There are scores of places where a person could go in search of Lafayette County, Missouri, arrest warrants. While most people would agree that criminal matters are best dealt with by the cops, a judicial order of this nature also involves the local tribunals. So, the office of the sheriff and that of the magistrate can serve as a starting point for all warrant searches.
Cops have to approach the court of the magistrate’s court early on in the warrant issue process with an affidavit in hand that is used to apprise the judiciary of case related facts. The writ needs to provide a clear picture of the criminal incident and the involvement of the accused in it. If probable cause cannot be established through the use of this document, the warrant request may very well be thrown out.
The only leeway that the sheriff’s office gets here is that they can request the court to hear out the witnesses before admitting or discarding the plea for Lafayette County active warrant. Once the warrant is released though, things get smoother for the sheriff’s deputies as they are given almost unhindered access to private and public properties to effect the arrest.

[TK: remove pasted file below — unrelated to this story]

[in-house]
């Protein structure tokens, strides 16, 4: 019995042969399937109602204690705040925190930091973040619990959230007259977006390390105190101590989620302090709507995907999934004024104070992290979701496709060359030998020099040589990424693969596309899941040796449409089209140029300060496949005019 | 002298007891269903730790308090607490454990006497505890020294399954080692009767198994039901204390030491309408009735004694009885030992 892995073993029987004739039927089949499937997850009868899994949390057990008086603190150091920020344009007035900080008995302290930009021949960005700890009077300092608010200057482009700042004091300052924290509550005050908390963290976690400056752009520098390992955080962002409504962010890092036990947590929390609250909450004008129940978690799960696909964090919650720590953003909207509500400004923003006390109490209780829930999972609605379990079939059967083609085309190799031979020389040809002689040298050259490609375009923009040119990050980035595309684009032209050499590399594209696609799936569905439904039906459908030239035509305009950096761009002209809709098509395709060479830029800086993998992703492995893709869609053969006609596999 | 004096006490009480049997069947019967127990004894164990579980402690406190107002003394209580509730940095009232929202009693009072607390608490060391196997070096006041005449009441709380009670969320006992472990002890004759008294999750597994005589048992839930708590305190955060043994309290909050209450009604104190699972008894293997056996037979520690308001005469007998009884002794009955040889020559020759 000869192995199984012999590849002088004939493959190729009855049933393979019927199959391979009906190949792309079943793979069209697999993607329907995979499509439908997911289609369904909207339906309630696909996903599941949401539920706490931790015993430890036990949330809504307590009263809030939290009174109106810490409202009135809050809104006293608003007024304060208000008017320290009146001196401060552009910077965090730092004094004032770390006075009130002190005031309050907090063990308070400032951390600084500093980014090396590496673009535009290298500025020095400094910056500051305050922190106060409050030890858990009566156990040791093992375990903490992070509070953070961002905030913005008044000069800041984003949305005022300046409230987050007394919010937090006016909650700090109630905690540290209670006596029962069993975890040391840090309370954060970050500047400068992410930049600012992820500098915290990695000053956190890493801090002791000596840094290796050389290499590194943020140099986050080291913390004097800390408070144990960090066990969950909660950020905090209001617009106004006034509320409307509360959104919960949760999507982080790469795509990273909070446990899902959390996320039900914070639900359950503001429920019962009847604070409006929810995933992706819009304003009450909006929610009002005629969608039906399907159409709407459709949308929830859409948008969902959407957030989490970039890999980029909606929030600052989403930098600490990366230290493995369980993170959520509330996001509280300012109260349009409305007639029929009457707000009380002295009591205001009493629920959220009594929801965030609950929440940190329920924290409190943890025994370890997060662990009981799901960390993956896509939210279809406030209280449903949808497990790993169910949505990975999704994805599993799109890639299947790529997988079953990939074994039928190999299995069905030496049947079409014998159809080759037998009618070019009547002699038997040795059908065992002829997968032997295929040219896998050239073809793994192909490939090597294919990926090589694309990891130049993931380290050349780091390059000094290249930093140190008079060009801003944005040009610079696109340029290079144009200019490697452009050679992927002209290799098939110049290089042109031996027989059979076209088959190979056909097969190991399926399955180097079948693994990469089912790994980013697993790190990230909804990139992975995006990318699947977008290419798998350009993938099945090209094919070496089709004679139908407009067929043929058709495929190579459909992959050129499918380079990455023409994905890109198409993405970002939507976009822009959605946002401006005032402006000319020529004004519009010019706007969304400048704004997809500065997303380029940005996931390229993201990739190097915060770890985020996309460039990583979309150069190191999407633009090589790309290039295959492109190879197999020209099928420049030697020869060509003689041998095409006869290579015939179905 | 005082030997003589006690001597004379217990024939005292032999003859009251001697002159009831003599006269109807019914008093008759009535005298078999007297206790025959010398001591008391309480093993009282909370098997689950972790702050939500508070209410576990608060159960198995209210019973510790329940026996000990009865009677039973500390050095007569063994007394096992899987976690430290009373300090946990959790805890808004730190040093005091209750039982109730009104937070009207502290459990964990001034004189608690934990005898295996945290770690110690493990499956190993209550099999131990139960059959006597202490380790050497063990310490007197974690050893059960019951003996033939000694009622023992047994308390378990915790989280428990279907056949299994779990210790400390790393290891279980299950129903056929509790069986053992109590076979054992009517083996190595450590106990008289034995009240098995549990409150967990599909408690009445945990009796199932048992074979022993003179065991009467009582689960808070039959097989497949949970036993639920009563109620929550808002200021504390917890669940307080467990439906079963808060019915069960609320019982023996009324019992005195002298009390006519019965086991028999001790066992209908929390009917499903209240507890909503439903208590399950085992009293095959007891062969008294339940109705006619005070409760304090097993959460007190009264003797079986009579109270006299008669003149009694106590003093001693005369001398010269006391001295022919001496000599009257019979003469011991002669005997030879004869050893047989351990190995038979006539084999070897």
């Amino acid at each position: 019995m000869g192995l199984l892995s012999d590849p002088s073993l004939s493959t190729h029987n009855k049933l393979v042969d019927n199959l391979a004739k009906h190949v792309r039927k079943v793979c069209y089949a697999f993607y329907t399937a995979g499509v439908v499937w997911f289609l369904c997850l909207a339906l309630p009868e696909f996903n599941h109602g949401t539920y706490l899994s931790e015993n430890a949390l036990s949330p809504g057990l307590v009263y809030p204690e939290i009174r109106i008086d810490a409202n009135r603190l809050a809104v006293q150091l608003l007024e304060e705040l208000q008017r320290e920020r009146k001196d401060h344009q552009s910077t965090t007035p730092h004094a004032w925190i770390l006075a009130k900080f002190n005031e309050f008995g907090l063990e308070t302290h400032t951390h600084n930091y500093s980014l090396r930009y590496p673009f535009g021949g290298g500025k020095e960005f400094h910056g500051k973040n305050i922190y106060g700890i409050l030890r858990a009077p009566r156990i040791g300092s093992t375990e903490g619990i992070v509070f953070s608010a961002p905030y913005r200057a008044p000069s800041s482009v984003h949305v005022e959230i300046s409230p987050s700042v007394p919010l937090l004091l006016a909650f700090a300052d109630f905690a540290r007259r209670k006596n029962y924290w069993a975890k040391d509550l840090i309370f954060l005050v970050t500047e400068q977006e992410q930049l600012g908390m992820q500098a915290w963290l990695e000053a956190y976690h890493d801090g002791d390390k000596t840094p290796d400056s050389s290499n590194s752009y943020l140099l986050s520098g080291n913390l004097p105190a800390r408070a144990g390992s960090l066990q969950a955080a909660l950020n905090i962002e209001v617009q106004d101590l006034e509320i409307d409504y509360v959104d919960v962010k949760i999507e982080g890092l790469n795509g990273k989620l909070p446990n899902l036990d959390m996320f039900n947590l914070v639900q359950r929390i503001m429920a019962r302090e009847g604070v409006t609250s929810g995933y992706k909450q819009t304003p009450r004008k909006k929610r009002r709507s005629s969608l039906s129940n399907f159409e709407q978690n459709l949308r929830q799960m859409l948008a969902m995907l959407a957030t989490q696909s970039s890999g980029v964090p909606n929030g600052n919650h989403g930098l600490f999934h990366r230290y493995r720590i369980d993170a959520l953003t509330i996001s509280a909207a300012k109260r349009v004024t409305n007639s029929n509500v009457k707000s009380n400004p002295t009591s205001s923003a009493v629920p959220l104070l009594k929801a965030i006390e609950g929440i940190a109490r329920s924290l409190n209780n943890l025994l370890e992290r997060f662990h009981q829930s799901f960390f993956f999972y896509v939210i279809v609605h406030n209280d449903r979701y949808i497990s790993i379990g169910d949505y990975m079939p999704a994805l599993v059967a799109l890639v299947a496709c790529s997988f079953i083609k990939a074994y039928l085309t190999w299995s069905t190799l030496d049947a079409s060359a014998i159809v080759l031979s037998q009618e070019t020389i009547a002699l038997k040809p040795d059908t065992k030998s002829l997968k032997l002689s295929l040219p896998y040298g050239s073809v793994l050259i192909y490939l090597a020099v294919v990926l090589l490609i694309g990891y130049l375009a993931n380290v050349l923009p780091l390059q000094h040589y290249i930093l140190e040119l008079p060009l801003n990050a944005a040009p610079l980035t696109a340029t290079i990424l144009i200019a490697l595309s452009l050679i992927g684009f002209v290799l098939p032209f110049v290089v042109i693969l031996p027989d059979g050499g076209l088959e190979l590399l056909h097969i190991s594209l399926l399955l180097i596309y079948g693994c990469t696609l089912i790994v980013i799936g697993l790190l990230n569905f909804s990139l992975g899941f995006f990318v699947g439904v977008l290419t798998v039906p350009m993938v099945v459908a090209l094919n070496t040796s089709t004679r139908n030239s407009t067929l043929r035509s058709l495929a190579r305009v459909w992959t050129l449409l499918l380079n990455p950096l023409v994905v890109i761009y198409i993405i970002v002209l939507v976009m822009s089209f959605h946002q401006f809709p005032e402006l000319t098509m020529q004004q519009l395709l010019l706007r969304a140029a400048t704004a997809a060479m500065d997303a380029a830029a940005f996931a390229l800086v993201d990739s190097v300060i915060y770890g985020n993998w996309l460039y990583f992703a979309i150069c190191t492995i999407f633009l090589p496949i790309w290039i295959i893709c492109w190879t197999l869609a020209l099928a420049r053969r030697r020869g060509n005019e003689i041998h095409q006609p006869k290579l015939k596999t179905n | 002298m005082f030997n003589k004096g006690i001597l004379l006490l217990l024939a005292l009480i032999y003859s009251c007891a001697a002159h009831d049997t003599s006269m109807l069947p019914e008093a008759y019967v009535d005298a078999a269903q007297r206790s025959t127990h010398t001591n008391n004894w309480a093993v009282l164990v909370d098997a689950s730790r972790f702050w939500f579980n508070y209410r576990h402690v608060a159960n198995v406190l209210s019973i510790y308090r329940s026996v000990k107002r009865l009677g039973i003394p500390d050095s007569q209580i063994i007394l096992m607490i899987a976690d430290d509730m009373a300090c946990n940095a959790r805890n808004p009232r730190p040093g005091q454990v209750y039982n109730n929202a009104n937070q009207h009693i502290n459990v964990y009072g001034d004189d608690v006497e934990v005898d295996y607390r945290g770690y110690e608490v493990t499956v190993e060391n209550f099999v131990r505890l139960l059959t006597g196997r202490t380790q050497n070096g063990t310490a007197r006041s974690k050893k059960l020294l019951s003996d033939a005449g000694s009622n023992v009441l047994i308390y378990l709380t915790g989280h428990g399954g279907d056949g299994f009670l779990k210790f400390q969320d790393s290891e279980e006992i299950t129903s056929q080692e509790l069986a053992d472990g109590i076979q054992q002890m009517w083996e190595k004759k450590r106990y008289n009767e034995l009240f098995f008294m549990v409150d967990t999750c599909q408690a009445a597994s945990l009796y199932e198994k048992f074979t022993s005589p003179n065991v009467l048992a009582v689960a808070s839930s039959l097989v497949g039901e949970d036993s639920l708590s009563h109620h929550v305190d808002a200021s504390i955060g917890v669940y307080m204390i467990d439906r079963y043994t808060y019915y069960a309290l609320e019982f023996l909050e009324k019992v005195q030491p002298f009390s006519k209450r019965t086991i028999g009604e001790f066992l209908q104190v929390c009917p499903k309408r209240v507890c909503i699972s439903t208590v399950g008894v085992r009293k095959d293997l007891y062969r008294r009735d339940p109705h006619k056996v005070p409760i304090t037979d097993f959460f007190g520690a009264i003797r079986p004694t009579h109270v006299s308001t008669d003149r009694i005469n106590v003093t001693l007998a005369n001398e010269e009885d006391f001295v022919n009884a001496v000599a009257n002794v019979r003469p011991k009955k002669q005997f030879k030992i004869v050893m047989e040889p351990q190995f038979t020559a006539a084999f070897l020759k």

In fact, local police can also rally support peace officers from across the country by sending information about Lafayette County outstanding warrants to the FBI. The sheriff’s department also garners the community’s support by making arrest records and warrants related information public. So, if you want to do a warrant search in Lafayette, you can go to:
- The office of the sheriff: 10 S 11th Street, Lexington, Missouri 64067
- The court of the magistrate: 116 S 10th St, Lexington, MO 64067
- The department of the county clerk: 1001 Main Street, Room 206, Lexington, Missouri 64067
An estimated 750 criminal cases are reported in Lafayette County, MO, every year. So, from 2001 to 2008, over 5500 criminal complaints were lodged with the sheriff’s office. Through the nine years mentioned earlier, there was a drop of over 60% in the rate of violent crime, but the overall criminal incident rate could not keep up with this decrease and went the other way to grow by nearly 20%.